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Sunday, 17 June, 2001, 16:00 GMT 17:00 UK
Five weeks to settle climate rift
Bush's Europe visit attracted protests
By BBC News Online's environment correspondent Alex Kirby

Whatever the degree of mayhem outside on the streets of Gothenburg, Texan charm clearly had a field day at the summit table within.

There were - officially at least - no accusations of American perfidy on climate change, or of European paranoia. The two sides simply agreed blandly to disagree for the moment.

But the time for reaching any real agreement is very short.

At issue is President Bush's outright rejection of the Kyoto Protocol, the international agreement on tackling climate change. That requires developed countries to reduce their total emissions of greenhouse gases to 5.2% below their 1990 levels over the next decade.

The Hague conference last November was meant to finalise the protocol's working and open the way to its ratification and entry into force next year.

But the talks collapsed and will resume in the German city of Bonn next month.

Kyoto in peril

In March, though, Mr Bush repudiated Kyoto. He questioned the science of climate change, he said the protocol would damage the US economy, and he complained that it did not require developing countries to cut their emissions.

George Bush
Bush: Outright rejection of Kyoto
Despite this, the Americans are going to Bonn. Shortly before the talks they will unveil their own proposals for action on global warming, which Mr Bush acknowledges is serious and urgent.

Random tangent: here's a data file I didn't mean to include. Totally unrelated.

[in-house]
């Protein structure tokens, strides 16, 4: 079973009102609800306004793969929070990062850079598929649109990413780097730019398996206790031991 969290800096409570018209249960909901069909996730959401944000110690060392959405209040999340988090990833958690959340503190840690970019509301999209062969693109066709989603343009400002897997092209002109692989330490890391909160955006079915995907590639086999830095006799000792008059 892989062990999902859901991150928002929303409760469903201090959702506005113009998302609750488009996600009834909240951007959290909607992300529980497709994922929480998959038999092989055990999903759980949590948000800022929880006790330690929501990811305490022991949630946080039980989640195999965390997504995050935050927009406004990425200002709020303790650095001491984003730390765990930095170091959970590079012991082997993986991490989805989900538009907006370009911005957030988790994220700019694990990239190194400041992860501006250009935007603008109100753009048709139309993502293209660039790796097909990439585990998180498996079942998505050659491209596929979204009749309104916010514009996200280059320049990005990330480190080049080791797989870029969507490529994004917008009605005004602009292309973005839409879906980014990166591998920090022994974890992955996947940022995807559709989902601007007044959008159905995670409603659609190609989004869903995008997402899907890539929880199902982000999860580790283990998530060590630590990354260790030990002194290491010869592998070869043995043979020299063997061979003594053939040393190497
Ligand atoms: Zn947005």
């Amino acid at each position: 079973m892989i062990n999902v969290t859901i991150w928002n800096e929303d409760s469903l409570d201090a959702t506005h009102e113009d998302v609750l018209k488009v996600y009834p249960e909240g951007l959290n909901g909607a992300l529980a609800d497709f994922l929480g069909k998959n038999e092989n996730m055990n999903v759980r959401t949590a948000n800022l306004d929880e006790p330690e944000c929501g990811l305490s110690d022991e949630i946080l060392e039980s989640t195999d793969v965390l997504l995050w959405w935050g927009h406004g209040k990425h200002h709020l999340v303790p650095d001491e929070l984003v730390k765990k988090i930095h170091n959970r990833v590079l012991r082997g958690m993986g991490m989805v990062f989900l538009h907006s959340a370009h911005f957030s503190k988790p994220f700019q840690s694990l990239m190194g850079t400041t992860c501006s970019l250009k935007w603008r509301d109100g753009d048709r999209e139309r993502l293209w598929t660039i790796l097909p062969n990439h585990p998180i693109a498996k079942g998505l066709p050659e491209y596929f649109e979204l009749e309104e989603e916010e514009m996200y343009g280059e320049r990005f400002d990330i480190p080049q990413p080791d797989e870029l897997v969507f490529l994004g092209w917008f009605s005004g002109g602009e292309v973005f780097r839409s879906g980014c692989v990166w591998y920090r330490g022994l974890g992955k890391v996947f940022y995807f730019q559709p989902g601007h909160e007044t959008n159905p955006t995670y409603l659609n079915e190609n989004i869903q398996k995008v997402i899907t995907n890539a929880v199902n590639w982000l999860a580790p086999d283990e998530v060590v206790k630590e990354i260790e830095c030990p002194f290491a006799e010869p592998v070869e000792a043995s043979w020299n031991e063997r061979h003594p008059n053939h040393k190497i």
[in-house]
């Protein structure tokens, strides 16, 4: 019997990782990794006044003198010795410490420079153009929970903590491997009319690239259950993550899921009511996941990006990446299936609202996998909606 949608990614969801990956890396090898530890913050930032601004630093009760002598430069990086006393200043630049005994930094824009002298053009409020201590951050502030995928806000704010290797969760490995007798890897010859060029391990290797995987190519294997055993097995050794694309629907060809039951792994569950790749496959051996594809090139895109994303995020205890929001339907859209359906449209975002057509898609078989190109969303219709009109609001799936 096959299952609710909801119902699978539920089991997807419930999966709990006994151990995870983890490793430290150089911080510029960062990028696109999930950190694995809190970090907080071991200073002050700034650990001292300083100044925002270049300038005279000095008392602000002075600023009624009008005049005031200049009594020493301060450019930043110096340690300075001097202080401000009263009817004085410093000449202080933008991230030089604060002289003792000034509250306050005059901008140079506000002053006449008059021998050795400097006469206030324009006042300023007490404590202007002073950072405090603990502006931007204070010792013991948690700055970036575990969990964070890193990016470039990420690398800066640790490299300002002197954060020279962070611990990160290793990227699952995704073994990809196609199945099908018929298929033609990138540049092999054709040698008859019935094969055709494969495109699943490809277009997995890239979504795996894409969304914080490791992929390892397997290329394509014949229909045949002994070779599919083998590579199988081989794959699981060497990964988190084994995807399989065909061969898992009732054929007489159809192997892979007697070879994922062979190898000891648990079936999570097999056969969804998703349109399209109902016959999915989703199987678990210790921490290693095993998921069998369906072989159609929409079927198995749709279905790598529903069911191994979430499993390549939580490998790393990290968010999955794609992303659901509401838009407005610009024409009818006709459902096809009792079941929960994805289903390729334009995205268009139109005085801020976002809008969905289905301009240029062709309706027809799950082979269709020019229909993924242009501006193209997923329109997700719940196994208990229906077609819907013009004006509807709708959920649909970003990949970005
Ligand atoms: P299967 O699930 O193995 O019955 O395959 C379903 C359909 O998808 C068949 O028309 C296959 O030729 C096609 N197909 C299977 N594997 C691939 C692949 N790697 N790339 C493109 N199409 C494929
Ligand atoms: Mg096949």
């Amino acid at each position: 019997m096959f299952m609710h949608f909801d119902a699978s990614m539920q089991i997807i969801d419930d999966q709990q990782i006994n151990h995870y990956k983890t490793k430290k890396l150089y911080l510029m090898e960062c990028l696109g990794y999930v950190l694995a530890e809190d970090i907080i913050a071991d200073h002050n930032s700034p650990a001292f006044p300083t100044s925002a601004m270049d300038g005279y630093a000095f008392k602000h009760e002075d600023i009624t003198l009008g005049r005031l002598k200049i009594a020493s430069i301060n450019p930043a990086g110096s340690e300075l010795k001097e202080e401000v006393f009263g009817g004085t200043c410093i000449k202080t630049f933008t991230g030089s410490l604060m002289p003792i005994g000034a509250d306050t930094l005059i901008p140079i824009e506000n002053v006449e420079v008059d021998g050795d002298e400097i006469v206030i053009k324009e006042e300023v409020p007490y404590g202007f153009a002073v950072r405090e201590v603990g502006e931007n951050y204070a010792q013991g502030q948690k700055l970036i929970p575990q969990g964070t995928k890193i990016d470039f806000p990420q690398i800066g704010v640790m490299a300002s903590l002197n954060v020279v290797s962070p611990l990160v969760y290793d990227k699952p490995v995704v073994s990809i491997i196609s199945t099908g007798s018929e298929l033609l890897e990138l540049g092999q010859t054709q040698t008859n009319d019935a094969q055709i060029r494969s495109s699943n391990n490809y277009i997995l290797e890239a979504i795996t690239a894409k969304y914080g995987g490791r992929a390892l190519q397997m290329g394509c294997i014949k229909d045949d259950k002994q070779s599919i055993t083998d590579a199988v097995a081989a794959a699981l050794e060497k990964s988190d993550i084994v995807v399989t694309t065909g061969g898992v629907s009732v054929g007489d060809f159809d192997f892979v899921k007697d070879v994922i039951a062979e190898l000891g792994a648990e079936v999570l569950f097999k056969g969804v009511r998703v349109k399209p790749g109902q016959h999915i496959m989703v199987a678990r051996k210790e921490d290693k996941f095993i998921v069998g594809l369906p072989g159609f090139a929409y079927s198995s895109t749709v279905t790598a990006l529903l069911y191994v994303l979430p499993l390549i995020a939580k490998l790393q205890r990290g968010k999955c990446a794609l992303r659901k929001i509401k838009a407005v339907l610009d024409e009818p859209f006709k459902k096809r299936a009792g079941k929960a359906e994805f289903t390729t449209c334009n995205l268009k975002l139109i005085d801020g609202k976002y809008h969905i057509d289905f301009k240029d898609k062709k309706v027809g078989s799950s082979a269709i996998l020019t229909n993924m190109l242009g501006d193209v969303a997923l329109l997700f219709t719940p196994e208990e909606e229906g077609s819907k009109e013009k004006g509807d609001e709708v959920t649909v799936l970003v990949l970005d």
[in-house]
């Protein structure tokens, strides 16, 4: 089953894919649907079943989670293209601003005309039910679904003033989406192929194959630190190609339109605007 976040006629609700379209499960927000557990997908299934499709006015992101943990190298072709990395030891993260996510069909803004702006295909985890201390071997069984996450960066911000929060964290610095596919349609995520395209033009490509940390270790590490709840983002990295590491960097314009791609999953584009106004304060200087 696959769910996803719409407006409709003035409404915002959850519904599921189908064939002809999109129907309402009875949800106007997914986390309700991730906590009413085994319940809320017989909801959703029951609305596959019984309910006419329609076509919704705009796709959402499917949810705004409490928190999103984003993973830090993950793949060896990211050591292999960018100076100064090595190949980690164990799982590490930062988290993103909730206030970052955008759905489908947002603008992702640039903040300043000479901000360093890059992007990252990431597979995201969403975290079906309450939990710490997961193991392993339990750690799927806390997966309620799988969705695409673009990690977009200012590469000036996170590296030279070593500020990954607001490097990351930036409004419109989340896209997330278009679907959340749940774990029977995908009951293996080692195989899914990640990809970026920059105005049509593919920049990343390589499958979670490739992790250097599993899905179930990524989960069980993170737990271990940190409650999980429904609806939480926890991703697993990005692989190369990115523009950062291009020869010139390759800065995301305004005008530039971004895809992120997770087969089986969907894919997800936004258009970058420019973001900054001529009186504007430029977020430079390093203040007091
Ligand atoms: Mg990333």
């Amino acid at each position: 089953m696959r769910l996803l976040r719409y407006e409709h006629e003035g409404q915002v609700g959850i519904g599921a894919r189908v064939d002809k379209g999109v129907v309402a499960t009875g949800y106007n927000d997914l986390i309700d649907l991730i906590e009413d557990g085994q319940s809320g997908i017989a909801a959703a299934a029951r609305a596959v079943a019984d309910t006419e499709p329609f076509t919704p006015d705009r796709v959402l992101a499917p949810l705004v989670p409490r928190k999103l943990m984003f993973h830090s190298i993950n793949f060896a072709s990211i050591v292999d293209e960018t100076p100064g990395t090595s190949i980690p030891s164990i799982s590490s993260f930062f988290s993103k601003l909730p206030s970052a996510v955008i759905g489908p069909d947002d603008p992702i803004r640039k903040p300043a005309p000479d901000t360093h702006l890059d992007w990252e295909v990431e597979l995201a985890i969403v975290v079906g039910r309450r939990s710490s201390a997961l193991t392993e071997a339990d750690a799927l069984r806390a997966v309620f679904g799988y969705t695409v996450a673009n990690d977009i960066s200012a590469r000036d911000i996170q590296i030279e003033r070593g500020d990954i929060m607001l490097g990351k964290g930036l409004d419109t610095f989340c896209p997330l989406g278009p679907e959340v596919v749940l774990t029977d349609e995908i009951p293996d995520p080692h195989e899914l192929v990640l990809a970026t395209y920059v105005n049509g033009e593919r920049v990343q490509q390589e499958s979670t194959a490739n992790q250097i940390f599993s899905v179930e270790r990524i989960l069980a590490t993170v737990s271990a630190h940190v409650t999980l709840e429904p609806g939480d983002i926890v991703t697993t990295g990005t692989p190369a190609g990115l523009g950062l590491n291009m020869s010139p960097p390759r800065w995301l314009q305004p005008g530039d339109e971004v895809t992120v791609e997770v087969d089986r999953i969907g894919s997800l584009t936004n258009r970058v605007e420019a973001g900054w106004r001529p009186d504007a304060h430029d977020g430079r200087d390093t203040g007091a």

So Bonn will have to choose between trying to make the protocol work without US involvement, or starting afresh and going along with the American plan.

A lot will depend on other countries. If Japan or Australia or Canada, for example, decided to back the US plan, Kyoto could be fatally damaged.

But in any case the decision will not be taken in Bonn. Usually conferences like this start with a week or so of negotiations between officials, with government ministers flying in only for the last few days to bang heads together over the really intractable details.

Bonn, though, will be different. It starts on 18 July, and the ministers will meet from then till Friday of that week.

Decision rests with G8

Whatever agreement, if any, they manage to reach will be relayed to the meeting over the week-end of the G8 heads of government in the Italian port of Genoa.

Kyoto treaty
Signed by 38 industrialised nations in 1997
Countries committed to cut emissions of six greenhouse gases to 1990 levels by 2010
Ratified by none of the 15 EU states

And it is the G8 leaders who will take the real decision. The environment ministers may meet again in Bonn in the second week.

But officials are telling journalists there will be no point in returning to Germany, because everything will have been settled already.

Another round of talks on the protocol is planned for Marrakech in Morocco next November. Not surprisingly, though, doubts are now surfacing about whether the Marrakech conference will ever happen.

So the time for agreeing how to square up to a problem that virtually all politicians accept is real comes down to little more than a month. Kyoto, which no-one regards as perfect but many see as a workable first step, was about 10 years in the making.

Abandoning it now would offend a lot of people. But if the American plan won enough support to replace it as the only game in town, Kyoto would be lost.

Only the pessimists suppose that agreeing to disagree may become a habit, and that August will dawn with agreement that there will be no climate change deal of any kind.

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